“Are we ready to learn in three dimensions?” posed Patricia Garcia, MD, MPH, ’91 GME, associate dean for curriculum, during a recent lecture that explored the budding use of augmented, virtual and mixed-reality media in medical education.
The Today’s Innovations in Medical Education (TIME) lecture, held November 20, was attended by Feinberg faculty, students and staff. TIME, sponsored by the Feinberg Academy of Medical Educators (FAME), is a monthly lecture series dedicated to highlighting technological advances, new pedagogy and best practices in health professions education.
During her lecture, Garcia clarified the differences between augmented (AR), virtual (VR) and mixed (MR) realities, shared examples of current tools and their potential applications in medical education, and suggested the need for an ongoing discussion about the use of such technology at Feinberg.
“We’re not at all saying that we should definitely do this. But the question I pose to everybody here is, what can you imagine doing with the technology if it were available to use?” said Garcia, also a professor of Medical Education and of Obstetrics and Gynecology in the Division of Maternal-Fetal Medicine. “We want you to begin to think about whether or not there’s an application of this technology in the learning environments that you create.”
Joining Garcia was Rick Salisbury, associate director of educational technologies at the Kellogg School of Management, who helped demonstrate a number of new tools for the audience. Using the Microsoft HoloLens — an augmented reality headset — and an app called “Insight Heart,” Salisbury conjured a beating heart into the lecture hall space.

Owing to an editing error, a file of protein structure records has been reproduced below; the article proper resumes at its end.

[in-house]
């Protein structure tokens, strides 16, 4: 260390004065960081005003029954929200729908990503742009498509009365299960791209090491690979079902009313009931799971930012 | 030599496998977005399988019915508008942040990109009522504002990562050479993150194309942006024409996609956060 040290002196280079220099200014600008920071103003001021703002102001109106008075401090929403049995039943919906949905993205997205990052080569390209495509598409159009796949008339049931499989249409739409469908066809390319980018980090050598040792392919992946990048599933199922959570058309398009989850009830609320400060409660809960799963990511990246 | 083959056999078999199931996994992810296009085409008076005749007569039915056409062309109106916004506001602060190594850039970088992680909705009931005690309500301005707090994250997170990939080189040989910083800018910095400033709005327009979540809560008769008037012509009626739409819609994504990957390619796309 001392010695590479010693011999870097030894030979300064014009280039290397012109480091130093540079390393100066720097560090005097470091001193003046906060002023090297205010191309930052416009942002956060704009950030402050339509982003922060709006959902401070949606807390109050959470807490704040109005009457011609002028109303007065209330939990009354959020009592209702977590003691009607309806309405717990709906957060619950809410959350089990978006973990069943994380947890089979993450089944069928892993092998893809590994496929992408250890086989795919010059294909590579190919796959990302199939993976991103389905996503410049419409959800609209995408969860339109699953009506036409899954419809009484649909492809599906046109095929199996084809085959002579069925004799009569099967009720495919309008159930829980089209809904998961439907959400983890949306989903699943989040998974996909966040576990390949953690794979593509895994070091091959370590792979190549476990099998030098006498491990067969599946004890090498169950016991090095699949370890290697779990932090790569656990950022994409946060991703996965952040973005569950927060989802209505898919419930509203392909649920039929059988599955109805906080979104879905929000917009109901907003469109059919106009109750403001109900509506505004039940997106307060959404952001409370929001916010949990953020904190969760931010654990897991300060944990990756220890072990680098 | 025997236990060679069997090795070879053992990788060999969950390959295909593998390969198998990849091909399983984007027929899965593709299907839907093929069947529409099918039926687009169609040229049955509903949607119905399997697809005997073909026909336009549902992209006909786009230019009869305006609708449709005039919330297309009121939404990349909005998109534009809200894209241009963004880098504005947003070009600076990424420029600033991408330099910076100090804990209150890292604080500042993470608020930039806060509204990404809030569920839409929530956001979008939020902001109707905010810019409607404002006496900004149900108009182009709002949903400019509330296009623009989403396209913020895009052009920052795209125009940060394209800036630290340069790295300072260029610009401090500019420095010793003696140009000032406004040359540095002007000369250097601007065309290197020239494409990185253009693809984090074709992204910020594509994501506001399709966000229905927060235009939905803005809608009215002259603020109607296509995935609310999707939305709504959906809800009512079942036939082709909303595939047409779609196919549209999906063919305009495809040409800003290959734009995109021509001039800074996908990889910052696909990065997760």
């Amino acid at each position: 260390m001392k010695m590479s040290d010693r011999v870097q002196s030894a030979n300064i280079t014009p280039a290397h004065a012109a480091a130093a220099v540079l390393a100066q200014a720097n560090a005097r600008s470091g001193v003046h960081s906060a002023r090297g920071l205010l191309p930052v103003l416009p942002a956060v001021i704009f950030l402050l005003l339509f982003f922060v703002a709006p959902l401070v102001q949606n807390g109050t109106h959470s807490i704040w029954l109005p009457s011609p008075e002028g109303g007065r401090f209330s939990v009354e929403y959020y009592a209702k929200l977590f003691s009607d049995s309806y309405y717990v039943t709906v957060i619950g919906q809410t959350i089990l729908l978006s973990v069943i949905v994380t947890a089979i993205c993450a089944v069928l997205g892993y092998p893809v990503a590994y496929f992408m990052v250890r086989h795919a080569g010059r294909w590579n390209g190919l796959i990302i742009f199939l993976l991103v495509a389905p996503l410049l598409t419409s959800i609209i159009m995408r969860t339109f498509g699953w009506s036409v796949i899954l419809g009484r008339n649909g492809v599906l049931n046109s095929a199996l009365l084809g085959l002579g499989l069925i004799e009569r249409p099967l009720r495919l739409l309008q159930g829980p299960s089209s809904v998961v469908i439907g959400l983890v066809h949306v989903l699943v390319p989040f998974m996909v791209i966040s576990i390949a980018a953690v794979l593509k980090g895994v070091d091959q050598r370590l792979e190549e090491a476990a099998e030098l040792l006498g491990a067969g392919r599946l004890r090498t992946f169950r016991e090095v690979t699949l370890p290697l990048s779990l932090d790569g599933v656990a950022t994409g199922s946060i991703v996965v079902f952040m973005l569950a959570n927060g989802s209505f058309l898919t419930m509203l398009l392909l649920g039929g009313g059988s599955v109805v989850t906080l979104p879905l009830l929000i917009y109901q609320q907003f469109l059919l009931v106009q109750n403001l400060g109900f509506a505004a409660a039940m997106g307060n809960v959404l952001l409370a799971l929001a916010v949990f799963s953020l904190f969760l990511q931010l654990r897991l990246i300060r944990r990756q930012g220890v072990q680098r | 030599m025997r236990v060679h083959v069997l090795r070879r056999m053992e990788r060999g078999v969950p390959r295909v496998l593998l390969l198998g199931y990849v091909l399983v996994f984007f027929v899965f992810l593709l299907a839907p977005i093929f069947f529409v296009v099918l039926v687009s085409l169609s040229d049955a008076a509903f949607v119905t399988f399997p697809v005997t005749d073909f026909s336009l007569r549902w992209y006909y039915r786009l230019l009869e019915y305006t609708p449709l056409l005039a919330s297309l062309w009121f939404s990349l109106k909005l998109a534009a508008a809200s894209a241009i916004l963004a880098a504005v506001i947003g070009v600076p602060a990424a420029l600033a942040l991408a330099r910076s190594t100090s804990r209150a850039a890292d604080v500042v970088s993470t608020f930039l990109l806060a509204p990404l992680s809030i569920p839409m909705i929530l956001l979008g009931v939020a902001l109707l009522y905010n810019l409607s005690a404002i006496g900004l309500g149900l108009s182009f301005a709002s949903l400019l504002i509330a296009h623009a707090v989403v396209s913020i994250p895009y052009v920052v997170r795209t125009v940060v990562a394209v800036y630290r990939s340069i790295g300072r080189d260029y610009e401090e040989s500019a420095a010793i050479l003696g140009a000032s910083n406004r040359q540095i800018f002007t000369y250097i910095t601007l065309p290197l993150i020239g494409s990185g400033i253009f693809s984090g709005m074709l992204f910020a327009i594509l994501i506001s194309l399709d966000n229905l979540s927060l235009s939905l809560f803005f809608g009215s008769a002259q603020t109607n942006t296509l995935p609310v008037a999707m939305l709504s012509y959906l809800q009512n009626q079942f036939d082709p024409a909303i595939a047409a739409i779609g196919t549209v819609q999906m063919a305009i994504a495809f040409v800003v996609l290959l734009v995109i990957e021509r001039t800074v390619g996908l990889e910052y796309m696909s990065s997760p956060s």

Garcia demonstrated the use of the inexpensive MERGE Cube, a holographic appliance that can work with anatomy apps on a smartphone to produce virtual images, such as a brain or the lymphatic system.
Garcia also shared the first application of AR/VR technology at Feinberg: a neurosurgery virtual reality program created by Michael Walsh, MD, a health system clinician in Neurological Surgery. Inspired by his children’s love of VR games, Walsh created a “flythrough” of the base of the skull using CT scans. He now uses the program to help teach skull-based anatomy to residents and fellows.
“It’s not just anatomy that virtual reality is affecting,” said Garcia, who led the development and implementation of Feinberg’s new curriculum in 2012. “The possibilities are really extraordinary.”
During the lecture, Garcia also provided preliminary data on learning outcomes from a few uses of VR in medical education at other institutions.
“We need to better understand the impact of this. We need to engage in more scholarly activity before deploying this just for the sake of deploying it,” Garcia said. “But we’ve got to start somewhere — it’s clearly the wave of education in the future.”